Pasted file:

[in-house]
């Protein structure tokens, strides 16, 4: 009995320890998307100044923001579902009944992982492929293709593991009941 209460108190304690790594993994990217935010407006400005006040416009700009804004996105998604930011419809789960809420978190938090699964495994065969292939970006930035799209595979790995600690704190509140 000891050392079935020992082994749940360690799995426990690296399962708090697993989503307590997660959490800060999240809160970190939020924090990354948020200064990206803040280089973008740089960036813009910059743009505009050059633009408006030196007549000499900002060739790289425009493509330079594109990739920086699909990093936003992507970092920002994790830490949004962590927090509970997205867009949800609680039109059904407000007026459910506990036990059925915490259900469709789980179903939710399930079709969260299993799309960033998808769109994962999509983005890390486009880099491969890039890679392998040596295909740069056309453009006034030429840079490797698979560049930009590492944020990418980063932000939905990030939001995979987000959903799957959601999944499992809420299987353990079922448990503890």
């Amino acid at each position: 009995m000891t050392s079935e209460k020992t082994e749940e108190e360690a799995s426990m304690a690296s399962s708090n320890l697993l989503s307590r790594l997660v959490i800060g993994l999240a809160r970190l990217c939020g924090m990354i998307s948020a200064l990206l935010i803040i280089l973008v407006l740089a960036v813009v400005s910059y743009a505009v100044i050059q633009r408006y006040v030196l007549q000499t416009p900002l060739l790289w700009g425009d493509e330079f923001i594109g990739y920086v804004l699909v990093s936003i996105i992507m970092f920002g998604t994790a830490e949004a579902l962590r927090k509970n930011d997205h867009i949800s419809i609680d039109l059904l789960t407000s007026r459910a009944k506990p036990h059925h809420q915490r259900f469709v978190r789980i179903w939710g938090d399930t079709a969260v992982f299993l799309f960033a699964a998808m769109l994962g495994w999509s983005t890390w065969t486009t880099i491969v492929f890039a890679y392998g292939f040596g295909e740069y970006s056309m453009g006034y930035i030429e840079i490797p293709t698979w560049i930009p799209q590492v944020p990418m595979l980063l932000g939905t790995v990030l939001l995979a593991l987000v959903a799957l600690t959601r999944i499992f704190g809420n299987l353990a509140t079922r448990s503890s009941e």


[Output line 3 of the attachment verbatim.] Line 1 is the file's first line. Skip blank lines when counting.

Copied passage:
């Amino acid at each position: 009995m000891t050392s079935e209460k020992t082994e749940e108190e360690a799995s426990m304690a690296s399962s708090n320890l697993l989503s307590r790594l997660v959490i800060g993994l999240a809160r970190l990217c939020g924090m990354i998307s948020a200064l990206l935010i803040i280089l973008v407006l740089a960036v813009v400005s910059y743009a505009v100044i050059q633009r408006y006040v030196l007549q000499t416009p900002l060739l790289w700009g425009d493509e330079f923001i594109g990739y920086v804004l699909v990093s936003i996105i992507m970092f920002g998604t994790a830490e949004a579902l962590r927090k509970n930011d997205h867009i949800s419809i609680d039109l059904l789960t407000s007026r459910a009944k506990p036990h059925h809420q915490r259900f469709v978190r789980i179903w939710g938090d399930t079709a969260v992982f299993l799309f960033a699964a998808m769109l994962g495994w999509s983005t890390w065969t486009t880099i491969v492929f890039a890679y392998g292939f040596g295909e740069y970006s056309m453009g006034y930035i030429e840079i490797p293709t698979w560049i930009p799209q590492v944020p990418m595979l980063l932000g939905t790995v990030l939001l995979a593991l987000v959903a799957l600690t959601r999944i499992f704190g809420n299987l353990a509140t079922r448990s503890s009941e």